First, after opening at $42 a share and popping to $45 within the first 15 minutes of trading, Facebook failed to hold that level, its first bearish signal.
Second, shares closed near its lows on its first day, its second strike. Finally, shares continued to sink on weak volume during day two, the nail in the coffin for the bulls.
Using Facebook's full daily chart since its IPO, however, Redler noted a "cup and handle" pattern, which is a bullish signal noting excess demand may finally be exhausted. Redler felt that shares are now a buy between $30.50 and $32.50 and he expects strength to continue to an additional seven to eight points of upside.
Cramer, however, remains bearish on Facebook, saying it's too dangerous to own before the company reports earnings on July 26. Too many questions remain about the Facebook's business, he said, and only the earnings call can answer them.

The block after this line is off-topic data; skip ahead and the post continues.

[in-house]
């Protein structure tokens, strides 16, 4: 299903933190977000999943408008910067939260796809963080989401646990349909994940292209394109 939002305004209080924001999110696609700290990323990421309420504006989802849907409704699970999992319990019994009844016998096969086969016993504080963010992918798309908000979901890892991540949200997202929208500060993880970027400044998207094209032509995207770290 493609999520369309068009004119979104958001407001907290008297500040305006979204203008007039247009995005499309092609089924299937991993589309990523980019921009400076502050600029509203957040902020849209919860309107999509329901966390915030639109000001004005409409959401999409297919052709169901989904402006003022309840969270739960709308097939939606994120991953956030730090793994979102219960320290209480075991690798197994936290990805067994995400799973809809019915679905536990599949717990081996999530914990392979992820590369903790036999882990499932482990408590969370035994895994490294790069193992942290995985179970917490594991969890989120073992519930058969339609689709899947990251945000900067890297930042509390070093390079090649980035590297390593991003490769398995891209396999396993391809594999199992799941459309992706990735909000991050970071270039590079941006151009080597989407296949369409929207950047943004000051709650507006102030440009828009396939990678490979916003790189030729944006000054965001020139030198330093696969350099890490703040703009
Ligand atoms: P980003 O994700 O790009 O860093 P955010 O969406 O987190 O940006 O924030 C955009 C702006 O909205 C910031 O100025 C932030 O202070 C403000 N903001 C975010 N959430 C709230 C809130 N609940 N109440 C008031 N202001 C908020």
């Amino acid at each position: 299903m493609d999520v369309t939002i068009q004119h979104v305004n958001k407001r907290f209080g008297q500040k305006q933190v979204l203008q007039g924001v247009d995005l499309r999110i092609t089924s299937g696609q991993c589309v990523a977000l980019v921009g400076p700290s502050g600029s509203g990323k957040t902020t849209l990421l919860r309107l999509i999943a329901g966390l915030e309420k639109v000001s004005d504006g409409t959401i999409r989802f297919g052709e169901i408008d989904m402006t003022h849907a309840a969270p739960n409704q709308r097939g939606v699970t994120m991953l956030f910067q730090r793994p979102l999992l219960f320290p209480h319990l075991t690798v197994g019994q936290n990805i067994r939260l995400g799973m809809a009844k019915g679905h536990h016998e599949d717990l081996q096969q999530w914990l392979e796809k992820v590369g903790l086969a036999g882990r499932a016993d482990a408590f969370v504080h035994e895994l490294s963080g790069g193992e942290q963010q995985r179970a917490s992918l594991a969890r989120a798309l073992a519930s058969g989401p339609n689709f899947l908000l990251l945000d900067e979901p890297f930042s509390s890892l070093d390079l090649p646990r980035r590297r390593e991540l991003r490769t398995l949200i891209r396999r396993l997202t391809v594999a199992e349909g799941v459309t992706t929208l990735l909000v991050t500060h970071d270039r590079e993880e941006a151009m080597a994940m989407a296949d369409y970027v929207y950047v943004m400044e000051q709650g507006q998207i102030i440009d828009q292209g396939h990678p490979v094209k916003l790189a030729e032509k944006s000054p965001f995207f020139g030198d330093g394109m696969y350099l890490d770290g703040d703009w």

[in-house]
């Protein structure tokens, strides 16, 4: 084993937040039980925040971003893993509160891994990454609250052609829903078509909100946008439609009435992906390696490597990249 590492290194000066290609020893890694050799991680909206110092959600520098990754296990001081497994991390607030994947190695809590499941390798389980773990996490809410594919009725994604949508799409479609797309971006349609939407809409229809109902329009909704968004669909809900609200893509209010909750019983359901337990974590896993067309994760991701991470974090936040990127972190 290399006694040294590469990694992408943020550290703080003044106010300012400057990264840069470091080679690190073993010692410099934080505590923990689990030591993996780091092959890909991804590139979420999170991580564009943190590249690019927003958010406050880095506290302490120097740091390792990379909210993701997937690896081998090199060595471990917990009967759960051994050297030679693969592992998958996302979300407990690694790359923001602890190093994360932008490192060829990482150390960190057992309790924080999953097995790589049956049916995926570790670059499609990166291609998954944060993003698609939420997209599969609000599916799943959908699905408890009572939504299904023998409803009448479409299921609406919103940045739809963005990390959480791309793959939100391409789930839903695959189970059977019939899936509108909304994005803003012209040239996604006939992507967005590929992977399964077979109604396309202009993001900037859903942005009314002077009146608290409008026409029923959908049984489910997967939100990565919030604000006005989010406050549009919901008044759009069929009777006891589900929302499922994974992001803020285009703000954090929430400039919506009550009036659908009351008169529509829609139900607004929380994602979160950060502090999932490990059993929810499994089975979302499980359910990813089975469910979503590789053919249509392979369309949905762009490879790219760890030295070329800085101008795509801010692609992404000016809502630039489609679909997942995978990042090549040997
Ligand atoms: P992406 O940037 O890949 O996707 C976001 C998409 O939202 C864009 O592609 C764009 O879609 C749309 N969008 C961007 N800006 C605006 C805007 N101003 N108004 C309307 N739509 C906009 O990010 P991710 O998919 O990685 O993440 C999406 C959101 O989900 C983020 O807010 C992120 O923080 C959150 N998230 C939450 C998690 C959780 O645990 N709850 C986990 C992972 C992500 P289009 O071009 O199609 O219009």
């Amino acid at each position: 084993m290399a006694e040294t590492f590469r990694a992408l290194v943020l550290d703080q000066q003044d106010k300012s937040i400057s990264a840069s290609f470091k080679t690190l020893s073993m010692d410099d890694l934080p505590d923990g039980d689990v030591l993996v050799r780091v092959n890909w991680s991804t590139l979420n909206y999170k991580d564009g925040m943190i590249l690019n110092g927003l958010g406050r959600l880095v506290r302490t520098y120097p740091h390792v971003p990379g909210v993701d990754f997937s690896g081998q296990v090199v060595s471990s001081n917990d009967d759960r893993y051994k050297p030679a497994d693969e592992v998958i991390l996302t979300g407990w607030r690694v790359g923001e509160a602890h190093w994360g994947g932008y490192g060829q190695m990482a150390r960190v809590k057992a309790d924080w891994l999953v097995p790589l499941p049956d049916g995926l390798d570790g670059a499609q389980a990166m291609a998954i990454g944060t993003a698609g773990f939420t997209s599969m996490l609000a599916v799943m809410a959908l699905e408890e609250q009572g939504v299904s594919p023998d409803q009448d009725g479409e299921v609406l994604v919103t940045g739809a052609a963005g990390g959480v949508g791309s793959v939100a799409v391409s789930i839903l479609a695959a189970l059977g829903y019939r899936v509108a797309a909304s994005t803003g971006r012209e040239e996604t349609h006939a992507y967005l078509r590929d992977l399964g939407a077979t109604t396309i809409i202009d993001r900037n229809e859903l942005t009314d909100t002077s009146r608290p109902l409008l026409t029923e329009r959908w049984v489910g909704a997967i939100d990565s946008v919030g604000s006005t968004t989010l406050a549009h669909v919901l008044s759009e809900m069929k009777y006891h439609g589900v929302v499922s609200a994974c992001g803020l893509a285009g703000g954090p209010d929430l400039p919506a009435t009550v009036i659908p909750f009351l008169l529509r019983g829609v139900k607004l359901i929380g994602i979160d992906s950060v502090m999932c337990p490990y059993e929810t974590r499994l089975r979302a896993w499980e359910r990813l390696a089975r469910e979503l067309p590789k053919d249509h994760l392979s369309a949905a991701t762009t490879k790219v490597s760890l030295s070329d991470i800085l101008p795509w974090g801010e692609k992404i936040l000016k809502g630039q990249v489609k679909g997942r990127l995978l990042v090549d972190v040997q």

And the Winner Is...
The results are in and "Mad Money" viewers have voted
(ARNA - Get Report)
as their pick for the biggest winner in the second half of 2012. Cramer said Arena received 67.1% of the vote in his "Home Run Derby" Monday night, but he's still skeptical.
Cramer said that when it comes to biotech companies, he looks for small, undiscovered names -- the exact opposite of Arena, which took center stage when its weight loss drug Belviq received U.S. Food and Drug Administration approval earlier this year. While the markets are expecting Belviq to be a $1 billion to 3 billion opportunity for the company, it may not be able to live up to the hype.
What could go wrong? Well, for starters Belviq its not the panacea for obesity. The drug only produces an average 5% to 6% weigh loss in patients after 12 weeks. If the drug cannot be taken in higher dosages without serious side effects and if it fails to produce results in 12 weeks, patients must discontinue its use. There's also the issue of whether HMOs will cover Belviq. One is already on record as saying it won't pay.